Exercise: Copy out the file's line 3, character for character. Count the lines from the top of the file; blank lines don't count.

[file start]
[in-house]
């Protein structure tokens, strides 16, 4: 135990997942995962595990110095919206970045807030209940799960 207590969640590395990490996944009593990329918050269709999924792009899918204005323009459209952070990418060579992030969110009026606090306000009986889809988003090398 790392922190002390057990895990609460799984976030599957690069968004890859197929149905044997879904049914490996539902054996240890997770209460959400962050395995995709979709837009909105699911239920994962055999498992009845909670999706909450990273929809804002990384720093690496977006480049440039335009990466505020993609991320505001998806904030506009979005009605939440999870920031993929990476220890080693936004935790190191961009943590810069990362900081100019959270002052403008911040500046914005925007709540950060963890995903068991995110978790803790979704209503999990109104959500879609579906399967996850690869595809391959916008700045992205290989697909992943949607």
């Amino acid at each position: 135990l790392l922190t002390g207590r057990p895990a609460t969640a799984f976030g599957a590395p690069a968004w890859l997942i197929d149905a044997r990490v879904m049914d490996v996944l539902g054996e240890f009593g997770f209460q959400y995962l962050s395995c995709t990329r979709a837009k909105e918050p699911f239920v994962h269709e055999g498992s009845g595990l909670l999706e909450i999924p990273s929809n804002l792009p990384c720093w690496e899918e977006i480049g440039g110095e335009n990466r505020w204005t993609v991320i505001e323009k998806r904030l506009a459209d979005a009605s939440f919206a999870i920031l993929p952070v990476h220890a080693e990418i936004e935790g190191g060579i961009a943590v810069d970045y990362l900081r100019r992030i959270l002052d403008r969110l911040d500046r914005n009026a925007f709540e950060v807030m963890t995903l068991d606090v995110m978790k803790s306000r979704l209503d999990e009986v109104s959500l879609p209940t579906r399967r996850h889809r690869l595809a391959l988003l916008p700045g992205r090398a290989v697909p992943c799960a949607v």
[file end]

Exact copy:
């Amino acid at each position: 135990l790392l922190t002390g207590r057990p895990a609460t969640a799984f976030g599957a590395p690069a968004w890859l997942i197929d149905a044997r990490v879904m049914d490996v996944l539902g054996e240890f009593g997770f209460q959400y995962l962050s395995c995709t990329r979709a837009k909105e918050p699911f239920v994962h269709e055999g498992s009845g595990l909670l999706e909450i999924p990273s929809n804002l792009p990384c720093w690496e899918e977006i480049g440039g110095e335009n990466r505020w204005t993609v991320i505001e323009k998806r904030l506009a459209d979005a009605s939440f919206a999870i920031l993929p952070v990476h220890a080693e990418i936004e935790g190191g060579i961009a943590v810069d970045y990362l900081r100019r992030i959270l002052d403008r969110l911040d500046r914005n009026a925007f709540e950060v807030m963890t995903l068991d606090v995110m978790k803790s306000r979704l209503d999990e009986v109104s959500l879609p209940t579906r399967r996850h889809r690869l595809a391959l988003l916008p700045g992205r090398a290989v697909p992943c799960a949607v």